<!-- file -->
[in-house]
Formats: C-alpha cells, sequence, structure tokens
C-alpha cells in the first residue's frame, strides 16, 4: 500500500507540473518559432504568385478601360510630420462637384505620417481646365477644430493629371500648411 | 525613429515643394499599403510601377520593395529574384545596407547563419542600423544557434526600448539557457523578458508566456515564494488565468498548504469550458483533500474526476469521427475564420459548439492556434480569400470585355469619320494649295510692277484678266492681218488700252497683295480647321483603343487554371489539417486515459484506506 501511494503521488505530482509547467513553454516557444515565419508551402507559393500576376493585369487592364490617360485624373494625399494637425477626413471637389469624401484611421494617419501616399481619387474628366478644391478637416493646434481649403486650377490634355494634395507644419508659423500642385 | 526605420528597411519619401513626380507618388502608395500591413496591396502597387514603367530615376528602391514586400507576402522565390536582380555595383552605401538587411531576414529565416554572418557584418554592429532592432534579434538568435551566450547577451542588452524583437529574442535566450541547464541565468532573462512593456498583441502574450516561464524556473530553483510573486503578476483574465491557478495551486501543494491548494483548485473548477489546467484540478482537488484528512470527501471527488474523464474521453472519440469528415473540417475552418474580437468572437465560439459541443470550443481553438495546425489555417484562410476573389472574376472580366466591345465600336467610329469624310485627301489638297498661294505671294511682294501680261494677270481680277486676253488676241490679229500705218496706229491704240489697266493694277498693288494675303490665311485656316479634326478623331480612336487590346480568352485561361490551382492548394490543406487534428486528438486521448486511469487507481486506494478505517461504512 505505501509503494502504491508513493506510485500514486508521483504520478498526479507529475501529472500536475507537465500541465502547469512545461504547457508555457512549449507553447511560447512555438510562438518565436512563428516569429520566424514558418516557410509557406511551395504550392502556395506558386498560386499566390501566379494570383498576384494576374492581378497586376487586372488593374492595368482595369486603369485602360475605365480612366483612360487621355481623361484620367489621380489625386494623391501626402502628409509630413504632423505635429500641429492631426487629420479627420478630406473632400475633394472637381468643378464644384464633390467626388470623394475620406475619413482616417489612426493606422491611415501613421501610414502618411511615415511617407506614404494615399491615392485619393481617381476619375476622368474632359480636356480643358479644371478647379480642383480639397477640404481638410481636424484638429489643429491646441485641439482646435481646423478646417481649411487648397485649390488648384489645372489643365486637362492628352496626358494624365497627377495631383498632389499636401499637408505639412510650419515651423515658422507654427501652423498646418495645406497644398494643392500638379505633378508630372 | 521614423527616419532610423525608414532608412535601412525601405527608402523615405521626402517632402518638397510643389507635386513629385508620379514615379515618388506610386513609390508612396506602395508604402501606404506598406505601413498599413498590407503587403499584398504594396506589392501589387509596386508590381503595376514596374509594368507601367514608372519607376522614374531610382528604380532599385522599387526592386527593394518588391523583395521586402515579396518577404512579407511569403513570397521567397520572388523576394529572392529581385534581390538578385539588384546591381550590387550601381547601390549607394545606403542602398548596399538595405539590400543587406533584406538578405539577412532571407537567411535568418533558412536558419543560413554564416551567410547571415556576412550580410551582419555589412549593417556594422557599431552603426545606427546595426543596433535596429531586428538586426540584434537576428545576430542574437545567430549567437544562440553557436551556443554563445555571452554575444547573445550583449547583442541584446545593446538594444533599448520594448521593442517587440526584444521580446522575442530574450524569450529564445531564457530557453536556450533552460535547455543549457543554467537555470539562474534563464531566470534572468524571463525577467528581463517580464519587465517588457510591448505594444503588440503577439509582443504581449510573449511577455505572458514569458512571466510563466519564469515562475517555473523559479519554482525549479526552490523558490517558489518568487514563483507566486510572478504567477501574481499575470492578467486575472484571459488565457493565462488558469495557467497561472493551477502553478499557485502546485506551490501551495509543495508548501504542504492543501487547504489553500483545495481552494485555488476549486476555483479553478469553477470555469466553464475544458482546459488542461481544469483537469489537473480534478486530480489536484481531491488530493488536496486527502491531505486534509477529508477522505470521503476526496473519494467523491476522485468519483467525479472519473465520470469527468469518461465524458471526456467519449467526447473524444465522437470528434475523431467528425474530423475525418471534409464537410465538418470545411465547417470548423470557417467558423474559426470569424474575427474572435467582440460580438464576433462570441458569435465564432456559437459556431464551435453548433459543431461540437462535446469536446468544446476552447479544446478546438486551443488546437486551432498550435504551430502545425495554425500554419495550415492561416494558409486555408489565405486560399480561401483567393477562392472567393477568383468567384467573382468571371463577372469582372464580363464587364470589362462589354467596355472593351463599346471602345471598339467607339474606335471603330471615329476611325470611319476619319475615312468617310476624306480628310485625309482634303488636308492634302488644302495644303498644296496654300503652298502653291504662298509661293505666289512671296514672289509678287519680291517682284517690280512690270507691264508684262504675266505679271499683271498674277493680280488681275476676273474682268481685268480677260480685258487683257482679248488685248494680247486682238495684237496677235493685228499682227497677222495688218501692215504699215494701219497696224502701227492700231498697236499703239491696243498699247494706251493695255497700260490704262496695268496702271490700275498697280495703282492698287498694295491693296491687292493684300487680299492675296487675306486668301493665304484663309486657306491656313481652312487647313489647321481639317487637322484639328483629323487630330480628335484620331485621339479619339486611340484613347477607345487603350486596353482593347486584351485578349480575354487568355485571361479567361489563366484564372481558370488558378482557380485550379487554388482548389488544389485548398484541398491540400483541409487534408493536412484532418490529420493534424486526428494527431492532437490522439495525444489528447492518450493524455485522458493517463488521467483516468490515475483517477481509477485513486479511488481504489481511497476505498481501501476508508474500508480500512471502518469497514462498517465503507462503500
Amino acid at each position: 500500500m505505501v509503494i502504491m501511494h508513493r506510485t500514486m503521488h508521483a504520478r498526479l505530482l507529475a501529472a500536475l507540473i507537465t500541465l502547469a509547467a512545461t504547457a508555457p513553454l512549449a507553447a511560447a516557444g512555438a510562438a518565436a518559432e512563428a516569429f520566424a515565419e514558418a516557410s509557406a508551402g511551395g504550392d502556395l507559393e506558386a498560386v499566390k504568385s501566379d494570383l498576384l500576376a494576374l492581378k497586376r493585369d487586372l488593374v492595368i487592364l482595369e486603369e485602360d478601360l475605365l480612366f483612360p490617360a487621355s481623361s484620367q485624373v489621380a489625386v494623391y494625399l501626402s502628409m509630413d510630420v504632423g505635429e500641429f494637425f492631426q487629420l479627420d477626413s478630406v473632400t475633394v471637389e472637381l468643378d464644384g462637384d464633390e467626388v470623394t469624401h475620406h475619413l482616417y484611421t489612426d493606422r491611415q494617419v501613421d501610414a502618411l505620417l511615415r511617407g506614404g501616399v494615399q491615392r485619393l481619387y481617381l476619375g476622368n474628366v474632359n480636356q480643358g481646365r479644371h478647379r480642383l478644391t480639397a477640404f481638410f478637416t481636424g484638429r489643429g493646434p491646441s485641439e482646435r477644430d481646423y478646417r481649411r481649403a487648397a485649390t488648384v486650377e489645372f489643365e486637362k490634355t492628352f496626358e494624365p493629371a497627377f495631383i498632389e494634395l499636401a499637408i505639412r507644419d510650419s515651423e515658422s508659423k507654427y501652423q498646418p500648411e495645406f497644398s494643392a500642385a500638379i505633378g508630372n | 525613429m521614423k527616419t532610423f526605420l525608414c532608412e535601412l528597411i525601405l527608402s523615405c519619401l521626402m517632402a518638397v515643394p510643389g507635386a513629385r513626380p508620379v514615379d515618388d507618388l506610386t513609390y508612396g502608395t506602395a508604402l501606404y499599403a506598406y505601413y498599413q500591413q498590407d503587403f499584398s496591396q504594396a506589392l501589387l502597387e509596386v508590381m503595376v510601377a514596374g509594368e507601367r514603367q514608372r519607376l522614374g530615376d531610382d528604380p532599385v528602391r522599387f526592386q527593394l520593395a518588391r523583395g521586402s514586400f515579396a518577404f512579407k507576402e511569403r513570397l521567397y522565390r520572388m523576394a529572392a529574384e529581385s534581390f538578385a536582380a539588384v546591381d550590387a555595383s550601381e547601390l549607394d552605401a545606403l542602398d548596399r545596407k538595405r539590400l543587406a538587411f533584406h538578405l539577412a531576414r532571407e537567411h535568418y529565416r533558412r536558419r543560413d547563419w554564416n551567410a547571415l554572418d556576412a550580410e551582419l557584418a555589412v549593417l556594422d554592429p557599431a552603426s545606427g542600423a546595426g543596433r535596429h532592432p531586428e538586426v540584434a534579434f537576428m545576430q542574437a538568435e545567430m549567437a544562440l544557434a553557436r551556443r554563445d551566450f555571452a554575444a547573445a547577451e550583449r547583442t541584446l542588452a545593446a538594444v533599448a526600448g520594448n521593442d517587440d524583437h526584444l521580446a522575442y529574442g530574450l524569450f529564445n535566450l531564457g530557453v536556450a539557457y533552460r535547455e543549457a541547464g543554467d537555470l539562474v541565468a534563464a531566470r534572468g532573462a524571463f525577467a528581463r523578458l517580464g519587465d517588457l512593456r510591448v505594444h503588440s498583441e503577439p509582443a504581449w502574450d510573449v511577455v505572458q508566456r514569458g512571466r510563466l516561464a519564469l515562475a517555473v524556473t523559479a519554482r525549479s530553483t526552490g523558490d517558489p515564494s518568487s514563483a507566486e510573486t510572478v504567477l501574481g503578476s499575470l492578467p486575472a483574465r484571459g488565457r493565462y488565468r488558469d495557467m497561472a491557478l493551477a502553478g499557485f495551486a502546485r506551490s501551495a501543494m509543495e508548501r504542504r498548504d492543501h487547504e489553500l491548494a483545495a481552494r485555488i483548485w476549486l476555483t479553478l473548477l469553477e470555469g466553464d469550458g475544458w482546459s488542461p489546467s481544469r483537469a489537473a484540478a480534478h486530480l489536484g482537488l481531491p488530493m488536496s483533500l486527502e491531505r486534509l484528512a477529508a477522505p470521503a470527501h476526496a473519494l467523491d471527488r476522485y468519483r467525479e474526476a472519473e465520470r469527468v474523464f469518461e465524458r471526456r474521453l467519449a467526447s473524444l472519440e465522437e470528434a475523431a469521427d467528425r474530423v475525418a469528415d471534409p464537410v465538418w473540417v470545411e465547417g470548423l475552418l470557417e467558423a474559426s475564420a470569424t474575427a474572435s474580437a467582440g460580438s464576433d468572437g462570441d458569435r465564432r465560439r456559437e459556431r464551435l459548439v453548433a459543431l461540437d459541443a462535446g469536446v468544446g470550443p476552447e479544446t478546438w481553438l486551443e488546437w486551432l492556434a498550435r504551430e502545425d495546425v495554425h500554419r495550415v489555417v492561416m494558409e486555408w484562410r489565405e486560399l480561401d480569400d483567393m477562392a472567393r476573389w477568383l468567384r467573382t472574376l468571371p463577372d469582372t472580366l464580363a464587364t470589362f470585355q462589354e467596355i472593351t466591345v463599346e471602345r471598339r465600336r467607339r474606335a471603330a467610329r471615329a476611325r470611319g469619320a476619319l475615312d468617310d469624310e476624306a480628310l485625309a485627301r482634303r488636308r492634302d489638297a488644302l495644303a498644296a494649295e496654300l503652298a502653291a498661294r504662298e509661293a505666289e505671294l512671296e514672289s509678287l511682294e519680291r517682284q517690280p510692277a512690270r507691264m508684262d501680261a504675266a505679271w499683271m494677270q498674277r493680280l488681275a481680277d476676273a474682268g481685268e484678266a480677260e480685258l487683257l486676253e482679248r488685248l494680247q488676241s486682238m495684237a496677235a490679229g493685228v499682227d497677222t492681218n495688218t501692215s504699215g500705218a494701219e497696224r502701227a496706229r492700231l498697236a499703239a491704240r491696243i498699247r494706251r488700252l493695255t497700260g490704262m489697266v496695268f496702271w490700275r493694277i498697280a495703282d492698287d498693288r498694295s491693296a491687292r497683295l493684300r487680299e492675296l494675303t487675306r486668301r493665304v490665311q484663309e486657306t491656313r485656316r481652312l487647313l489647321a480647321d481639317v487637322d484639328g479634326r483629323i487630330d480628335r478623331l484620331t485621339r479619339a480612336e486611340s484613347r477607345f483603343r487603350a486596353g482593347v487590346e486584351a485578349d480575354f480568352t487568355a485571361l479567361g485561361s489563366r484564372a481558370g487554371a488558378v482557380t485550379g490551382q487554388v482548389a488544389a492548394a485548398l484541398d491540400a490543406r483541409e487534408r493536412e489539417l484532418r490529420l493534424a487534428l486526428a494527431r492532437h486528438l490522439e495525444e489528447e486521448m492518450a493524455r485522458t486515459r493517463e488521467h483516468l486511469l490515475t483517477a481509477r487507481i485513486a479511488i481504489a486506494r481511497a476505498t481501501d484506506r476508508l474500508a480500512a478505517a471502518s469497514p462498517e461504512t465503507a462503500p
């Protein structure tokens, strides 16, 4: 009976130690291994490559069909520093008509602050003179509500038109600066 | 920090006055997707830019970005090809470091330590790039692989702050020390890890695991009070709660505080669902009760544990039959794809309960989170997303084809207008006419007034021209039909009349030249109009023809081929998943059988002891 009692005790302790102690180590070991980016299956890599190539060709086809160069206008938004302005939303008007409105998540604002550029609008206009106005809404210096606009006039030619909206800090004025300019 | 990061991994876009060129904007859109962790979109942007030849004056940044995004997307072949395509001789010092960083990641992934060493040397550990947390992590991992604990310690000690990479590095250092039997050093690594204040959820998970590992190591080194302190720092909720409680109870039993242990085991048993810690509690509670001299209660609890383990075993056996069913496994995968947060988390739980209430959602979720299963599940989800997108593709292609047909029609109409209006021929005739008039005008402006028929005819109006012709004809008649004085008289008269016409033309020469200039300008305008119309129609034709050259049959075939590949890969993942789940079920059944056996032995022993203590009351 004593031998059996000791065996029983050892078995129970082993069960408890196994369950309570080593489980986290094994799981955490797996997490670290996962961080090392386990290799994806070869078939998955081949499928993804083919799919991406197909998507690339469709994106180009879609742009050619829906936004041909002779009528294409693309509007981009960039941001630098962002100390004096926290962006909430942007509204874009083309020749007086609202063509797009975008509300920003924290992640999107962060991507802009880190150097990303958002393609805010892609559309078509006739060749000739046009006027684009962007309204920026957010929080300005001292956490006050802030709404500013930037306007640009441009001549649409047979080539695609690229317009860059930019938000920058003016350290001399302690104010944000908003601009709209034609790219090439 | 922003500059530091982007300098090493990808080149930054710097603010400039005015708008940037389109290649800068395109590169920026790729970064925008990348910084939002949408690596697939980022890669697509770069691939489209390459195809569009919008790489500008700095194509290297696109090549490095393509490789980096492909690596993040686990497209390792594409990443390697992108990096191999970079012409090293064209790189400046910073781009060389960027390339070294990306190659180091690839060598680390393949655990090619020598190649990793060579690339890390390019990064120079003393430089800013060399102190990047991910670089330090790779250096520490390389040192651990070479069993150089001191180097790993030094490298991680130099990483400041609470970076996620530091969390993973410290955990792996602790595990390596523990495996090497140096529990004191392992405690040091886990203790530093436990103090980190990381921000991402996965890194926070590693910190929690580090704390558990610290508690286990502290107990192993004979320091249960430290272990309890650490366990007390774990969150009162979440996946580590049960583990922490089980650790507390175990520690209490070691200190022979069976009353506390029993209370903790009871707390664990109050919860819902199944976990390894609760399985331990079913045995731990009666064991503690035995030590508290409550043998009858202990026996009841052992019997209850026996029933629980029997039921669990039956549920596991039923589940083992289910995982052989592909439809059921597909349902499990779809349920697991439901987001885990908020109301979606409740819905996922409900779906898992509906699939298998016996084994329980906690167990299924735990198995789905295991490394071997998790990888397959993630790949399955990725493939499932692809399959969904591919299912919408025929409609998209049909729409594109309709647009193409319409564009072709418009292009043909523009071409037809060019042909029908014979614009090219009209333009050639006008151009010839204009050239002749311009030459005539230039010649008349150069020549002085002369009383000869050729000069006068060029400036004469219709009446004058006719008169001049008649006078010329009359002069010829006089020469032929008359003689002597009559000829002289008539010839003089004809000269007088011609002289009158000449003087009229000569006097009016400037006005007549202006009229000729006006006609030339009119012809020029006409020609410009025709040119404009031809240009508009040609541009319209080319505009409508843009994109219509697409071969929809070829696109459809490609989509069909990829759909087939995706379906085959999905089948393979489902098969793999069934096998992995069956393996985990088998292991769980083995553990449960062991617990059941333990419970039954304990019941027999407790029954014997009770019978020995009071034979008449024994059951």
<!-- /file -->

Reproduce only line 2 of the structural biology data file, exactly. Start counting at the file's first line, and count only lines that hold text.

Formats: C-alpha cells, sequence, structure tokens